Stocks Stomped in Financial Freefall
Another washout overtook Wall Street Thursday, sending major averages down as much as 7 percent as traders bailed out of the credit-battered stock market.
The market's afternoon selloff sent the Dow below 9,000 for the first time in five years, as unshakeable fears from the credit freeze combined with the expiration of short-selling rules to beat down stocks for the seventh straight day.
Selling grew downright feverish in the final hour as exasperated traders described an air of hopelessness and questions circled over what the market's capitulation selloff point might be.
"This is a disaster, I can't put it any other way. You would think capitulation would have been the 1,300-point loss in the first three days this week," said Dave Rovelli, managing director of US equity trading at Boston-based Canaccord Adams. "No one wants to own stocks. ... It's just constant negative energy."
With no end to selling in sight, there were more calls for action by policymakers.
"We need to get some traction at some point in time here to get some sort of rally," BlackRock Vice Chairman Bob Doll said on CNBC. "We've been in this freefall zone, and the Fed's going to have to get bigger, bolder and in front of things I'm afraid."
Responding to an on-air question, Doll agreed the stock market had crashed.
Technology shares were the least hard-hit but still heavily damaged.
The Dow roared past a 7 percent loss, with the worst damage coming in areas with any connection to the financial sector, though all 30 issues in the bluechip index fell. The index was off 37 percent from its all-time high a year ago today.
Banking issues were trashed as industry leaders continued an unwillingness to lend with Libor and credit spreads growing. There also were whispers that shorts were taking aggressive positions in some leading financials.
Morgan Stanley shares tumbled amid pessimism surrounding the broker-bank's looming earnings report and doubts over the status of a planned $9 billion investment by Japan's top bank, Mitsubishi UFJ Financial Group. There was speculation that the end Wednesday of a ban on short-selling financials helped spark the Morgan Stanley selloff, while the company's mortgage-default costs rose today as well.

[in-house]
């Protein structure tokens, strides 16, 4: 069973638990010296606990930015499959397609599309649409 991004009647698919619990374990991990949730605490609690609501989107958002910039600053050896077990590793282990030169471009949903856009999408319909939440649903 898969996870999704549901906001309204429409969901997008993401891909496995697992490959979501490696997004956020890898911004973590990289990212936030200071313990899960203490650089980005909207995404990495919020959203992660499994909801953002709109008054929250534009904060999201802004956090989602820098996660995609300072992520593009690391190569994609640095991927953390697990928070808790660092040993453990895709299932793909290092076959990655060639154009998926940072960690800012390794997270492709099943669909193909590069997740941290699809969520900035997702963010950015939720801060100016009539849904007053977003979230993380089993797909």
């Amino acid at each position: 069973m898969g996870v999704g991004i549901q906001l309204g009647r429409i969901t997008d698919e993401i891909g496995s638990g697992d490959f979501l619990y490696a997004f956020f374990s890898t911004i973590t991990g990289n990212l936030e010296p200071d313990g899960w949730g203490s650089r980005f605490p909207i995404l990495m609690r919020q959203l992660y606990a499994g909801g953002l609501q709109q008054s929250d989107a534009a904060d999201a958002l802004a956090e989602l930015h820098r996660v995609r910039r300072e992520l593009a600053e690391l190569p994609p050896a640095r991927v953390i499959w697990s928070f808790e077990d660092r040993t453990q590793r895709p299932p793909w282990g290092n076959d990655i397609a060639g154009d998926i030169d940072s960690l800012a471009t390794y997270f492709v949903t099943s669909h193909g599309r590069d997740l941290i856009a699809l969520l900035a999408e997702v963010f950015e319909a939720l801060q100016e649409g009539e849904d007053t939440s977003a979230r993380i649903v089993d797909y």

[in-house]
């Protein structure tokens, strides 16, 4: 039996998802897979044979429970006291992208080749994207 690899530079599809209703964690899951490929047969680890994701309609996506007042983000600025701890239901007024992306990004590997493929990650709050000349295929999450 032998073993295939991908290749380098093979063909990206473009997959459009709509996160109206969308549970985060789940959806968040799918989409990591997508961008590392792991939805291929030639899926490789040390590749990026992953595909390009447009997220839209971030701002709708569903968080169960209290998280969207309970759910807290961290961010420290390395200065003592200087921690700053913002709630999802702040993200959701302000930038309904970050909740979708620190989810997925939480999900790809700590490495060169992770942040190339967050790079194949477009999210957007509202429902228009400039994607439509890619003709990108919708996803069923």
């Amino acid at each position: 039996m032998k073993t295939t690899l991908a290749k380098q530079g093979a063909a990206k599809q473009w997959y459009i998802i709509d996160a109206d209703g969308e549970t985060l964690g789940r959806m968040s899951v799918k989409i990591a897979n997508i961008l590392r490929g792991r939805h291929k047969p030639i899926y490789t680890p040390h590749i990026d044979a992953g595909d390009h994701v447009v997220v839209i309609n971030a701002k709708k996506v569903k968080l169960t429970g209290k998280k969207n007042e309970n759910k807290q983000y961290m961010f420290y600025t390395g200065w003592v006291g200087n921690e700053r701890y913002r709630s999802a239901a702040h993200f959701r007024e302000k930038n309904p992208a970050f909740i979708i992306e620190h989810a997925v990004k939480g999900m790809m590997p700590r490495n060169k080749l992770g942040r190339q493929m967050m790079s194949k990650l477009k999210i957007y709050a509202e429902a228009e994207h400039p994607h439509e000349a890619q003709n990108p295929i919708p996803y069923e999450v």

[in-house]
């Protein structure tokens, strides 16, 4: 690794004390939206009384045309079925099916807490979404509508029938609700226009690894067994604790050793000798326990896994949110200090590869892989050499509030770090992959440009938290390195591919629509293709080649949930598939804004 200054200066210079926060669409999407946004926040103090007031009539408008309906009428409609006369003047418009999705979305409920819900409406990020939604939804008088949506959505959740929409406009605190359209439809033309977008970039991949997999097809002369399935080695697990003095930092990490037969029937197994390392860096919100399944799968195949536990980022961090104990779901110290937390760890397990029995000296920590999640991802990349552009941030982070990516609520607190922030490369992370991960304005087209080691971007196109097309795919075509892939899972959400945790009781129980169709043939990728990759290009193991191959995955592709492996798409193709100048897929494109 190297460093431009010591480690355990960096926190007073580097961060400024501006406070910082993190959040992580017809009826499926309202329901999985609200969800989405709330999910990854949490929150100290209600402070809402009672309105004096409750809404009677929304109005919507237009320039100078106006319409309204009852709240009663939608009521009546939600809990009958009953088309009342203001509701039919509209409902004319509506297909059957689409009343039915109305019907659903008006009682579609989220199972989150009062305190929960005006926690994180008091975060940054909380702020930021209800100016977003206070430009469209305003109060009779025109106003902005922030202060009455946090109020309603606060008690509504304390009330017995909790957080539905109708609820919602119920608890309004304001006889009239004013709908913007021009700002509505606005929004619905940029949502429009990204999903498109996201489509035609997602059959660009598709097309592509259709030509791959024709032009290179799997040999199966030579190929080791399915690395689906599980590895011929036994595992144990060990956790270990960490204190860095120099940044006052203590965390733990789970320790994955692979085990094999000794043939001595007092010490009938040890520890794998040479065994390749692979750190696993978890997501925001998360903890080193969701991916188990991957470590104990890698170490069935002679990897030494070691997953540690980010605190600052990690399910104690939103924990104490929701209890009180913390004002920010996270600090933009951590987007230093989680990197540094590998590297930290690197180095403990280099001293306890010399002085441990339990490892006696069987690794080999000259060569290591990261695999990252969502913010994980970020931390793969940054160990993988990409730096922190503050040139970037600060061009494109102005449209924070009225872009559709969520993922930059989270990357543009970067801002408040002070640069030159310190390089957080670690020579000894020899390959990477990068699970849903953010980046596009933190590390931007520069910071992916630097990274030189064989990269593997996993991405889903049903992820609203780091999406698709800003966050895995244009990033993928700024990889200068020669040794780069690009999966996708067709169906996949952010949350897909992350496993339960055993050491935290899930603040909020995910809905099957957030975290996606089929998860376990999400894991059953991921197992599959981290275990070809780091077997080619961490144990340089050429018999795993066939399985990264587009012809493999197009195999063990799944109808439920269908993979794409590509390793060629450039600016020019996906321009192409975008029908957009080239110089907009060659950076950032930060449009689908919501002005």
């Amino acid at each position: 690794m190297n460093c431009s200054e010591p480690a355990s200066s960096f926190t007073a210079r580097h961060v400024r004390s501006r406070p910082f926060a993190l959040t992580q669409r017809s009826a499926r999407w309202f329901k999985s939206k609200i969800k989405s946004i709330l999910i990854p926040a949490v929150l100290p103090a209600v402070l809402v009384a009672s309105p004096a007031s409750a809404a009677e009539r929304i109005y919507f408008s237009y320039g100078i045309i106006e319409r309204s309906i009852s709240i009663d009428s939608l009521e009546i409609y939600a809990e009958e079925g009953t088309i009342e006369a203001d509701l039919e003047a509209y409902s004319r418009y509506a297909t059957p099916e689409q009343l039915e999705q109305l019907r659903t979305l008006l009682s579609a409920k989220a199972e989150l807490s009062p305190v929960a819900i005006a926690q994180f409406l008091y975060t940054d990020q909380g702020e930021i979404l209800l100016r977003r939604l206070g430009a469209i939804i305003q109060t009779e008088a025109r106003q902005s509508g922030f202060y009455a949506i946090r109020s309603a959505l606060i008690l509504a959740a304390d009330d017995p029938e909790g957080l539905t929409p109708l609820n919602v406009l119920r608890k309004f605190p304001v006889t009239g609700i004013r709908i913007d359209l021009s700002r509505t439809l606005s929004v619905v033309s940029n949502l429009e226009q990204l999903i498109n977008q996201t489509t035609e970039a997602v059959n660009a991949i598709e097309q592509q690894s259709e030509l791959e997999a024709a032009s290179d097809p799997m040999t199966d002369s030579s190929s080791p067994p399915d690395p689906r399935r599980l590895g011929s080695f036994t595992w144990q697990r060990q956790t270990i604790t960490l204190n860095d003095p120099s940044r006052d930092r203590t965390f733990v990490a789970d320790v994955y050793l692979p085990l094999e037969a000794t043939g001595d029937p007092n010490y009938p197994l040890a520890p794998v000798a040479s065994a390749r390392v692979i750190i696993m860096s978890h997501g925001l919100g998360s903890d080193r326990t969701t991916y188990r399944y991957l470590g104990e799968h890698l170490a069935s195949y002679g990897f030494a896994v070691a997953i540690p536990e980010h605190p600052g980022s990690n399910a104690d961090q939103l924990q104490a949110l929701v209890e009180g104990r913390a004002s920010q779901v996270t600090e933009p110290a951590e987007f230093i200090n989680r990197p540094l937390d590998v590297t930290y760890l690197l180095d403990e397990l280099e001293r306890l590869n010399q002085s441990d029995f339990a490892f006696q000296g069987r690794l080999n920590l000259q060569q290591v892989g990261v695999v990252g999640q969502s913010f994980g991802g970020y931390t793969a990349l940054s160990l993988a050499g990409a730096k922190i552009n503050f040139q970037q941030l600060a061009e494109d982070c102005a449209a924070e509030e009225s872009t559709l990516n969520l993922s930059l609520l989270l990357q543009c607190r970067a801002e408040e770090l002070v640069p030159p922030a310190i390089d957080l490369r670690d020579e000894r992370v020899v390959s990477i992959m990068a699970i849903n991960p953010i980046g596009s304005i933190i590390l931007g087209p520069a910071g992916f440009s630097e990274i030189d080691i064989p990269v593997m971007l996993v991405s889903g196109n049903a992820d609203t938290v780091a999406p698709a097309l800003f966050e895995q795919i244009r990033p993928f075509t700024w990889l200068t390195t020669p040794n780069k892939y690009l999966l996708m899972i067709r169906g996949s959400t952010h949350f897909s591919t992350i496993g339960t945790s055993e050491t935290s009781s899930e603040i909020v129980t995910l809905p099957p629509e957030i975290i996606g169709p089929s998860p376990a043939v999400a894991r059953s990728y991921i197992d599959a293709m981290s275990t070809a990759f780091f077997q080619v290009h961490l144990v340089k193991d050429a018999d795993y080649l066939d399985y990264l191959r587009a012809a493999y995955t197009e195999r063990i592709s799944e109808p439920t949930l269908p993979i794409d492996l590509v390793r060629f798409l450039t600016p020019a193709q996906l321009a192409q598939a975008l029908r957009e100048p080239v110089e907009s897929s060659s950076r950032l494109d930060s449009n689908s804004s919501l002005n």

At the same time, all three companies involved in the latest bank takeover bid -- the battle between Citigroup and Wells Fargo to acquire Wachovia -- got hammered as uncertainty also surrounded that deal.
Elsewhere, General Motors shares hit levels not seen since 1950 and was put on credit watch negative, while Ford also was down sharply. The leading automakers have been saying the credit freeze will take a chunk out of their sales. There was speculation that the short-selling expiration was hitting those companies as well.
In addition to GM, Standard & Poor's lowered its outlook on Dow component Alcoa to negative due to falling aluminum prices and weakened markets.
The CBOE Volatility Index turned course after being lower for most of the day, posting an intraday record and soaring past 60, about twice the level where stocks are considered highly volatile. But some analysts pointed out that spikes in the fear index don't necessarily mean capitulation.
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The selling even infected International Business Machines, which said third-quarter net income rose 20 percent to $2.8 billion, while earnings per share from continuing operations rose 22 percent to $2.05, against analyst estimates of $2.01.
IBM, which helped drive an opening-bell rally, zigzagged through the day, making substantial moves both higher and lower, before settling in negative territory.
Tech Ultimately Vanquished
Nasdaqleaders Apple and Microsoft helped temper losses as the tech gauge fought for higher ground through most of the day. But even they couldn't withstand the selling tsunami that enveloped the market.
The banking and credit worries, which were not allayed by Wednesday's coordinated global central bank rate cuts, were what truly overwhelmed trading.
"Moves like what the Fed has done actually show a lack of confidence in the market and it says that we need to continue to shore up the banking system and we aren't there yet," Steven Sanders, of First Genesis Financial, said on CNBC. "So the initial interpretation of this should probably drive markets down. I think when we begin to look at about six or seven months down the road we will show that this was a very healthy sign for us." For Sanders' full analysis, see video.
Meanwhile, American International Group got slammed as did the rest of the sector, even though it could get nearly $38 billion more under a program announced by the Fed in addition to the $85 billion government loan it got last month.
Under the new plan, the Federal Reserve Bank of New York will take up to $37.8 billion in investment-grade, fixed-income securities from AIG in exchange for cash.
AIG led Dow losers, with the bluechip index as well as the Standard & Poor's 500 hampered overall by jitters surrounding the insurance industry.
While MetLife shares rebounded after a huge selloff Wednesday on the firm's preannouncement of bad earnings and an even worse outlook, both Prudential Financial and XL Capital plummeted.
A pair of economic reports had little impact on markets; both weekly jobless claimsand natural gas inventories were in line with estimates.